Earl Warren played an important role in reshaping the rights of individuals in the United States. His place as Chief Justice in the Supreme Court let him take on cases that would later help protect the rights of citizens. He helped the Constitution extend its protection over racial, religious, ethnic minorities and the overall people of the United States. Warren Made the activism of the Supreme Court, and judicial review, pivotal contested issues of American public life.
In 1953 President Dwight D. Eisenhower appointed Earl Warren the fourteenth Chief Justice of the United States Supreme Court. Earl Warren was Chief Justice during one of the most turbulent times in our nation's history. During his tenure, the Court dealt with controversial cases on civil rights and civil liberties and the very nature of the political system. The new Chief proved an effective leader by bringing the Brethren from division to unanimity on the issue of racial equality (Pollack 120). Warren took over a court that was deeply divided between those justices who advocated a more active role for the court and those who supported judicial restraint (Jordan).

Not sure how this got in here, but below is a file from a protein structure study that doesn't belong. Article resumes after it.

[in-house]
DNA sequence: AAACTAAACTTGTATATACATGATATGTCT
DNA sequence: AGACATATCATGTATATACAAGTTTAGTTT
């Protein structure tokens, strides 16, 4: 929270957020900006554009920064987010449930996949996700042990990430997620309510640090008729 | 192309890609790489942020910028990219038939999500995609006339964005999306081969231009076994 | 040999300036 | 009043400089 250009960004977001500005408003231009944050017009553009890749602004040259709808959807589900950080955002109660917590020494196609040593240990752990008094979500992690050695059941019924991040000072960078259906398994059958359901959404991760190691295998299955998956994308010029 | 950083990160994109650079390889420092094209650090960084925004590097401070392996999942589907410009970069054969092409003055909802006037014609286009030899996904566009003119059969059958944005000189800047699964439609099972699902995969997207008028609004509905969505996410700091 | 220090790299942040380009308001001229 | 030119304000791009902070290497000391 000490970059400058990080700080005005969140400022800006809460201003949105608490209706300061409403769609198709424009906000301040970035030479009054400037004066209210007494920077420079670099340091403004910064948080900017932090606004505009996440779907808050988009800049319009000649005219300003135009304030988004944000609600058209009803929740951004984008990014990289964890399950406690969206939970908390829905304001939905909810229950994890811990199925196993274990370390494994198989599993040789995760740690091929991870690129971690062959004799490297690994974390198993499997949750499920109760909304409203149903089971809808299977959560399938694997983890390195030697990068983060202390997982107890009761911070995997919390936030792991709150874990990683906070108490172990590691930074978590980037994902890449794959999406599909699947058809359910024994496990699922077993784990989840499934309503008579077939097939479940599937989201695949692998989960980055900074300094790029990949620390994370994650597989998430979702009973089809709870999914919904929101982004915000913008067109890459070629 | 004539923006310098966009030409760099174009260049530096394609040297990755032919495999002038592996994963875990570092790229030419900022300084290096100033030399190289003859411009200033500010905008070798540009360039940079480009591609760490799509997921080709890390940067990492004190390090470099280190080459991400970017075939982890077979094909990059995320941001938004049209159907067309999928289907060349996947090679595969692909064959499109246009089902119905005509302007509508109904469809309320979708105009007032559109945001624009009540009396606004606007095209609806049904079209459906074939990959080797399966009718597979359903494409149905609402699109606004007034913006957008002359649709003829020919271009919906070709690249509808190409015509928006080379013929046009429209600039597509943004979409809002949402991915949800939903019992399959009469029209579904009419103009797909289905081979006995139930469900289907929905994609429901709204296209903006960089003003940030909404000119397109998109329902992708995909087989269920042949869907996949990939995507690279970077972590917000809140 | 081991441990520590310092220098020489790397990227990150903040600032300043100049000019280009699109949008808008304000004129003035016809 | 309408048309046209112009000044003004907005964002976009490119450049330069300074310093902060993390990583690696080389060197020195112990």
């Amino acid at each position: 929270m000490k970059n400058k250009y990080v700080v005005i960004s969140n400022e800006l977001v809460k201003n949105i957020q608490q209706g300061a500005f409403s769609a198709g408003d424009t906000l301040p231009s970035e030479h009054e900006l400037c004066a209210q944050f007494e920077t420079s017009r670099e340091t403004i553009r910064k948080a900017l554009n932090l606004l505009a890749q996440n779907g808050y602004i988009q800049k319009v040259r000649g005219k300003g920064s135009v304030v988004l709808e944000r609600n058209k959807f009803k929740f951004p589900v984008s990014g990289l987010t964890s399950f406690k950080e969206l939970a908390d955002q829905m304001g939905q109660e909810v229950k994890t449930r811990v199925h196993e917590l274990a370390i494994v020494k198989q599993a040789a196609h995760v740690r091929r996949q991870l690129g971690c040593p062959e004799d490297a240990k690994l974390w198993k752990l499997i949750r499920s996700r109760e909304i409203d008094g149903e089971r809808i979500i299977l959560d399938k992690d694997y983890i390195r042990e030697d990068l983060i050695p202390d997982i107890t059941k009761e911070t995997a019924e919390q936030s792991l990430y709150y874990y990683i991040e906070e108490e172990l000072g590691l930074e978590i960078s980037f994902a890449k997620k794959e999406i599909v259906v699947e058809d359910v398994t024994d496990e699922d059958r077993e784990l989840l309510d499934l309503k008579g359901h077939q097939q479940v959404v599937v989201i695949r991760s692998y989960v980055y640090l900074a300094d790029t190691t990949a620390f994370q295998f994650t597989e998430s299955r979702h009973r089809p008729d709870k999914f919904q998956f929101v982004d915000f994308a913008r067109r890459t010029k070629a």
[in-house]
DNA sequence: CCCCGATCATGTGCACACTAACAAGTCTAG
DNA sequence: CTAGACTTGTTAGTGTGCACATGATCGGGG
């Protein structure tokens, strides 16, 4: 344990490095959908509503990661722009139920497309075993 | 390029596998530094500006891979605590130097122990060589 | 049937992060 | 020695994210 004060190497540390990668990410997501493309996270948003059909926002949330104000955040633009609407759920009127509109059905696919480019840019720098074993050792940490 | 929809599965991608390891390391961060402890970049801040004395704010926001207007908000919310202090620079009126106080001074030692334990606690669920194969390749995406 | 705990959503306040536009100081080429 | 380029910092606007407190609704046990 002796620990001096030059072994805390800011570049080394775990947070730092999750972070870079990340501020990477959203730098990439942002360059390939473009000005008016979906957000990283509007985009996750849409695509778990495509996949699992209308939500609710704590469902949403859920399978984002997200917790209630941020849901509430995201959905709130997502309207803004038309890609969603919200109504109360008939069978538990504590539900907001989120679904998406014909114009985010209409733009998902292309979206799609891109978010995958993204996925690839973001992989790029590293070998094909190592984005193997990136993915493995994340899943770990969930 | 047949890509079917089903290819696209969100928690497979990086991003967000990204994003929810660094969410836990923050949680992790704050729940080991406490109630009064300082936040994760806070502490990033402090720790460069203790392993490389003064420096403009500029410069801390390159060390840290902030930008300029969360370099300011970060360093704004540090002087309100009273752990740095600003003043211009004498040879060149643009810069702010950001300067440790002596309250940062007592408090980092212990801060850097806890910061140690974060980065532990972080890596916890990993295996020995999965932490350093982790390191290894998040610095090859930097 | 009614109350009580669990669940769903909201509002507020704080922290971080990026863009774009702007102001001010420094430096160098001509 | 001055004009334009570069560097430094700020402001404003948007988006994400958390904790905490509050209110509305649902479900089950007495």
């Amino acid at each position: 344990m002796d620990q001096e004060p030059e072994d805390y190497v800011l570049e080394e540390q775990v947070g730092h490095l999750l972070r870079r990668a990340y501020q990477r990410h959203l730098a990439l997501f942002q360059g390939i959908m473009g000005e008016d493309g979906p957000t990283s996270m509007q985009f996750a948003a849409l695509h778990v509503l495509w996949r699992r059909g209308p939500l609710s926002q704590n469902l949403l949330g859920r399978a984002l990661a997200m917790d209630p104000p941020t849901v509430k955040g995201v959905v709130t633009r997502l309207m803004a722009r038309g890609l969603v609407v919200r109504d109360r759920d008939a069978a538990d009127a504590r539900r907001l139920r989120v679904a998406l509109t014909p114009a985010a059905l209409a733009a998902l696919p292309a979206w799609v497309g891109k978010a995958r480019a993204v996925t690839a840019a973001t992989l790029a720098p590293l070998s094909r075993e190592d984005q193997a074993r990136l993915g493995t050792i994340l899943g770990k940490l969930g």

The case that sticks out the most in Warrens run as Chief was Brown v. Board of Education. It also happened to be one of his first cases. The decision was unanimous and it ended the segregation of children in public schools. This was seen in the court as a violation of the Fourteenth Amendment's clause requiring equal protection of the laws (Jordan). This was one of his first steps towards getting his reputation as being a profound reconstructor of United States citizens" rights. The Brown case was the first in a long string of judgments that marked a more active role for the Supreme Court of the United States in American life. The Warren Court took on the defense of individual rights as no court before it. Warren considered this a proper role for the courts; he never saw the role of the judiciary as passive, or somehow inferior to the other two branches of government (Huston).